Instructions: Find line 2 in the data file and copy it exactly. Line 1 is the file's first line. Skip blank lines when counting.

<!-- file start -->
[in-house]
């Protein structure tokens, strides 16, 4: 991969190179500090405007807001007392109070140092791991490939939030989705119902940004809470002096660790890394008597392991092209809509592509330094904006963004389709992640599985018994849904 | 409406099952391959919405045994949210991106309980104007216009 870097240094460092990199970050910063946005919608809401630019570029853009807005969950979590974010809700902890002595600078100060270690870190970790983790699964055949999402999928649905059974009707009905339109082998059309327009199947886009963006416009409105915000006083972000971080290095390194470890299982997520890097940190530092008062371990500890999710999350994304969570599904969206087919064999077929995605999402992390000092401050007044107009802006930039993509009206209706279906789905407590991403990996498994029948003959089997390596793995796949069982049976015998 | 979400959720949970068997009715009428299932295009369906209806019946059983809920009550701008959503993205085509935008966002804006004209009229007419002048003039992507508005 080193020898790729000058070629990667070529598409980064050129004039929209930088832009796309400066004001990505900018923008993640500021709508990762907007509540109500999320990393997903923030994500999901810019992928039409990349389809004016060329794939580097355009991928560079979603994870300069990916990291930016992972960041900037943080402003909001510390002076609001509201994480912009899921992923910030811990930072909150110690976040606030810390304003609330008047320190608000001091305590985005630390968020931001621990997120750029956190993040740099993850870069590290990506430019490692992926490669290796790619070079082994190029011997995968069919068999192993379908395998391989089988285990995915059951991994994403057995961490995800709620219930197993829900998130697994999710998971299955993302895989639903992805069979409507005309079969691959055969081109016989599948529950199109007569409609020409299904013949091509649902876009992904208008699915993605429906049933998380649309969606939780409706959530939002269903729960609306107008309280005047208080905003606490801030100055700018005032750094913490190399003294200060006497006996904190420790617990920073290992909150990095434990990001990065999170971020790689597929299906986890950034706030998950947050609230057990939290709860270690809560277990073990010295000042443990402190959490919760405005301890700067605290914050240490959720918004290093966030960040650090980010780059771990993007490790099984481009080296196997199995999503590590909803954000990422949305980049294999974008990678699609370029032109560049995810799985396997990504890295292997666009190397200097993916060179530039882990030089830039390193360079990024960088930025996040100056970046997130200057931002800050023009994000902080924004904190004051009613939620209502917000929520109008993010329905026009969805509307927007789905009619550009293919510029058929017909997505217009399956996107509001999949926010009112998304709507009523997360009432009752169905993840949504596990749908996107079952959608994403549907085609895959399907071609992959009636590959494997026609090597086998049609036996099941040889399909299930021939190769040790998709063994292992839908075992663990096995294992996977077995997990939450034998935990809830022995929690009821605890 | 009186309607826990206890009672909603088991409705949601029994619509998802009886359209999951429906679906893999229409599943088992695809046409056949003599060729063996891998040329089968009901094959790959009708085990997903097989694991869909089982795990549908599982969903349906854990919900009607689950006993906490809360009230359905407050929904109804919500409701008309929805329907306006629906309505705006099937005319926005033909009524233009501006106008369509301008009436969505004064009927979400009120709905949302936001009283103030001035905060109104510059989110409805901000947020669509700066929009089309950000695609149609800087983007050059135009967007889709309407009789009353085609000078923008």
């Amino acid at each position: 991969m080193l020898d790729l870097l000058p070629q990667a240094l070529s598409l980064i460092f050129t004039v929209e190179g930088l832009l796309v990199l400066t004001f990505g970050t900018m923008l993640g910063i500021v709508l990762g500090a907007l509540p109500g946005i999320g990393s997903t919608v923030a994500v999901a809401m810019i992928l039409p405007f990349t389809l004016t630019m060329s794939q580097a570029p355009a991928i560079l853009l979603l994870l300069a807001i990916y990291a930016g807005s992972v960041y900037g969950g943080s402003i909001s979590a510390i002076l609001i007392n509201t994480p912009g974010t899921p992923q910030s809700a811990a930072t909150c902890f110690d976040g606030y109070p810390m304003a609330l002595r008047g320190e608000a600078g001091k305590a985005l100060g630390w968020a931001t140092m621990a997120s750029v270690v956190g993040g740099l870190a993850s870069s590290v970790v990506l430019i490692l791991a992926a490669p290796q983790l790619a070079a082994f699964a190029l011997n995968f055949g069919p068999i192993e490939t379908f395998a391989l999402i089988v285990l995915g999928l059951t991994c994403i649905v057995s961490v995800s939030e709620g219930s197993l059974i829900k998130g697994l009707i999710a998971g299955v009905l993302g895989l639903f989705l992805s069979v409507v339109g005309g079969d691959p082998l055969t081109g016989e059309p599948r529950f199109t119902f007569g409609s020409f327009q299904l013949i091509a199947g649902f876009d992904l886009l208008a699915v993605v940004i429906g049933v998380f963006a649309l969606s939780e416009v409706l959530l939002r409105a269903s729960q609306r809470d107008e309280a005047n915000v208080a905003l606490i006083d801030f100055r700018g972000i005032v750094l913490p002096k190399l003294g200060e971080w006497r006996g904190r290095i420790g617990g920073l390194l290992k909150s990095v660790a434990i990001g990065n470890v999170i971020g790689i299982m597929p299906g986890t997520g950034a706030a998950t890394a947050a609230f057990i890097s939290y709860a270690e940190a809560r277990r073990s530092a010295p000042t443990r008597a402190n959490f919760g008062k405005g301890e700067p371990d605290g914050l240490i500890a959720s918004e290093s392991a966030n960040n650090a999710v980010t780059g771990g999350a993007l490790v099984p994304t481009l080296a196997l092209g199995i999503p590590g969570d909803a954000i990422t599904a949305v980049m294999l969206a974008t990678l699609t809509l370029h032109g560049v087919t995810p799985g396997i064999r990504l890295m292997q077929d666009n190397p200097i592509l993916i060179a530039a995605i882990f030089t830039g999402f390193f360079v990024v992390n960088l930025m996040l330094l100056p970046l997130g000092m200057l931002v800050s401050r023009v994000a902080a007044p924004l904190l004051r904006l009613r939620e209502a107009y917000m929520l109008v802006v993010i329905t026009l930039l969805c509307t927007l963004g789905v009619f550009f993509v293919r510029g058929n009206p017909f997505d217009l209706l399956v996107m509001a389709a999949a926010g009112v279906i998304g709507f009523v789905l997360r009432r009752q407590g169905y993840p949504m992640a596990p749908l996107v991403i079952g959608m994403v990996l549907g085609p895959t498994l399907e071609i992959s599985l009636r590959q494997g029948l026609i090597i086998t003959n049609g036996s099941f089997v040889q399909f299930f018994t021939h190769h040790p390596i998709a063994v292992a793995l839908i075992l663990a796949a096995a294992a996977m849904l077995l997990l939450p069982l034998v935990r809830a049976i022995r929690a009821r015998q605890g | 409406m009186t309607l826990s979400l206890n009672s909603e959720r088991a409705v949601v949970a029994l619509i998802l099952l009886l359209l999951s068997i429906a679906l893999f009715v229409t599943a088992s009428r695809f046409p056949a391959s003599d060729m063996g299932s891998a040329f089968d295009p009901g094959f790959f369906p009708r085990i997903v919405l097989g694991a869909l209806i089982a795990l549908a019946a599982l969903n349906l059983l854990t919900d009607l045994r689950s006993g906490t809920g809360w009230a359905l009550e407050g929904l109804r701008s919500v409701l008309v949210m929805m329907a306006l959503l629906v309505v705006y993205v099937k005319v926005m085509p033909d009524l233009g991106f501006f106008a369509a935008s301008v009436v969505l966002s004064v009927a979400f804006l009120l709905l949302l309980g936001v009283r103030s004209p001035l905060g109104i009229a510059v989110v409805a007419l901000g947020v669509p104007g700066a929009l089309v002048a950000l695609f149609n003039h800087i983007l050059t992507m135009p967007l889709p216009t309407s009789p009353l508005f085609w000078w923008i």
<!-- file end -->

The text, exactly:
């Protein structure tokens, strides 16, 4: 991969190179500090405007807001007392109070140092791991490939939030989705119902940004809470002096660790890394008597392991092209809509592509330094904006963004389709992640599985018994849904 | 409406099952391959919405045994949210991106309980104007216009 870097240094460092990199970050910063946005919608809401630019570029853009807005969950979590974010809700902890002595600078100060270690870190970790983790699964055949999402999928649905059974009707009905339109082998059309327009199947886009963006416009409105915000006083972000971080290095390194470890299982997520890097940190530092008062371990500890999710999350994304969570599904969206087919064999077929995605999402992390000092401050007044107009802006930039993509009206209706279906789905407590991403990996498994029948003959089997390596793995796949069982049976015998 | 979400959720949970068997009715009428299932295009369906209806019946059983809920009550701008959503993205085509935008966002804006004209009229007419002048003039992507508005 080193020898790729000058070629990667070529598409980064050129004039929209930088832009796309400066004001990505900018923008993640500021709508990762907007509540109500999320990393997903923030994500999901810019992928039409990349389809004016060329794939580097355009991928560079979603994870300069990916990291930016992972960041900037943080402003909001510390002076609001509201994480912009899921992923910030811990930072909150110690976040606030810390304003609330008047320190608000001091305590985005630390968020931001621990997120750029956190993040740099993850870069590290990506430019490692992926490669290796790619070079082994190029011997995968069919068999192993379908395998391989089988285990995915059951991994994403057995961490995800709620219930197993829900998130697994999710998971299955993302895989639903992805069979409507005309079969691959055969081109016989599948529950199109007569409609020409299904013949091509649902876009992904208008699915993605429906049933998380649309969606939780409706959530939002269903729960609306107008309280005047208080905003606490801030100055700018005032750094913490190399003294200060006497006996904190420790617990920073290992909150990095434990990001990065999170971020790689597929299906986890950034706030998950947050609230057990939290709860270690809560277990073990010295000042443990402190959490919760405005301890700067605290914050240490959720918004290093966030960040650090980010780059771990993007490790099984481009080296196997199995999503590590909803954000990422949305980049294999974008990678699609370029032109560049995810799985396997990504890295292997666009190397200097993916060179530039882990030089830039390193360079990024960088930025996040100056970046997130200057931002800050023009994000902080924004904190004051009613939620209502917000929520109008993010329905026009969805509307927007789905009619550009293919510029058929017909997505217009399956996107509001999949926010009112998304709507009523997360009432009752169905993840949504596990749908996107079952959608994403549907085609895959399907071609992959009636590959494997026609090597086998049609036996099941040889399909299930021939190769040790998709063994292992839908075992663990096995294992996977077995997990939450034998935990809830022995929690009821605890 | 009186309607826990206890009672909603088991409705949601029994619509998802009886359209999951429906679906893999229409599943088992695809046409056949003599060729063996891998040329089968009901094959790959009708085990997903097989694991869909089982795990549908599982969903349906854990919900009607689950006993906490809360009230359905407050929904109804919500409701008309929805329907306006629906309505705006099937005319926005033909009524233009501006106008369509301008009436969505004064009927979400009120709905949302936001009283103030001035905060109104510059989110409805901000947020669509700066929009089309950000695609149609800087983007050059135009967007889709309407009789009353085609000078923008």